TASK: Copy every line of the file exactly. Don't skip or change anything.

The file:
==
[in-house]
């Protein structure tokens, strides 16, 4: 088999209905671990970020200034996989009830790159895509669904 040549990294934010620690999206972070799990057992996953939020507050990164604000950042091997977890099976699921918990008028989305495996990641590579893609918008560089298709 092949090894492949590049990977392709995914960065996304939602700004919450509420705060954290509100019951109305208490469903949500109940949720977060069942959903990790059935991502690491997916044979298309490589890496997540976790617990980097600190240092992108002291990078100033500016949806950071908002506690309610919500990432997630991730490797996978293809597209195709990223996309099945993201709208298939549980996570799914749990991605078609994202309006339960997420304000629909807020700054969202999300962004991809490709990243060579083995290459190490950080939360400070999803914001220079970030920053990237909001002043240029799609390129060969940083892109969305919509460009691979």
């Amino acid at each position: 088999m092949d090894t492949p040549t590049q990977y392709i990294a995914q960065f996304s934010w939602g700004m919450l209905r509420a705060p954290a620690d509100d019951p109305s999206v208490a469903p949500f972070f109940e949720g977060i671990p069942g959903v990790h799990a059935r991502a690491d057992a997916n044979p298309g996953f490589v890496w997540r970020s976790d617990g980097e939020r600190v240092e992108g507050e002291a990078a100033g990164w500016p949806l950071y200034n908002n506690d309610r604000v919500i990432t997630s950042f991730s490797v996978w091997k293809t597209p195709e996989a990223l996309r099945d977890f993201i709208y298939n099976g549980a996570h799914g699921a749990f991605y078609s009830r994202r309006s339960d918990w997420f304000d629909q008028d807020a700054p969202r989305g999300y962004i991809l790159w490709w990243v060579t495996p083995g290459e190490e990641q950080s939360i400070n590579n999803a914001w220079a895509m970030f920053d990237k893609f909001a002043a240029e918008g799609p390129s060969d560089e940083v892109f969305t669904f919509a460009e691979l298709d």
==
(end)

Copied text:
[in-house]
């Protein structure tokens, strides 16, 4: 088999209905671990970020200034996989009830790159895509669904 040549990294934010620690999206972070799990057992996953939020507050990164604000950042091997977890099976699921918990008028989305495996990641590579893609918008560089298709 092949090894492949590049990977392709995914960065996304939602700004919450509420705060954290509100019951109305208490469903949500109940949720977060069942959903990790059935991502690491997916044979298309490589890496997540976790617990980097600190240092992108002291990078100033500016949806950071908002506690309610919500990432997630991730490797996978293809597209195709990223996309099945993201709208298939549980996570799914749990991605078609994202309006339960997420304000629909807020700054969202999300962004991809490709990243060579083995290459190490950080939360400070999803914001220079970030920053990237909001002043240029799609390129060969940083892109969305919509460009691979």
């Amino acid at each position: 088999m092949d090894t492949p040549t590049q990977y392709i990294a995914q960065f996304s934010w939602g700004m919450l209905r509420a705060p954290a620690d509100d019951p109305s999206v208490a469903p949500f972070f109940e949720g977060i671990p069942g959903v990790h799990a059935r991502a690491d057992a997916n044979p298309g996953f490589v890496w997540r970020s976790d617990g980097e939020r600190v240092e992108g507050e002291a990078a100033g990164w500016p949806l950071y200034n908002n506690d309610r604000v919500i990432t997630s950042f991730s490797v996978w091997k293809t597209p195709e996989a990223l996309r099945d977890f993201i709208y298939n099976g549980a996570h799914g699921a749990f991605y078609s009830r994202r309006s339960d918990w997420f304000d629909q008028d807020a700054p969202r989305g999300y962004i991809l790159w490709w990243v060579t495996p083995g290459e190490e990641q950080s939360i400070n590579n999803a914001w220079a895509m970030f920053d990237k893609f909001a002043a240029e918008g799609p390129s060969d560089e940083v892109f969305t669904f919509a460009e691979l298709d």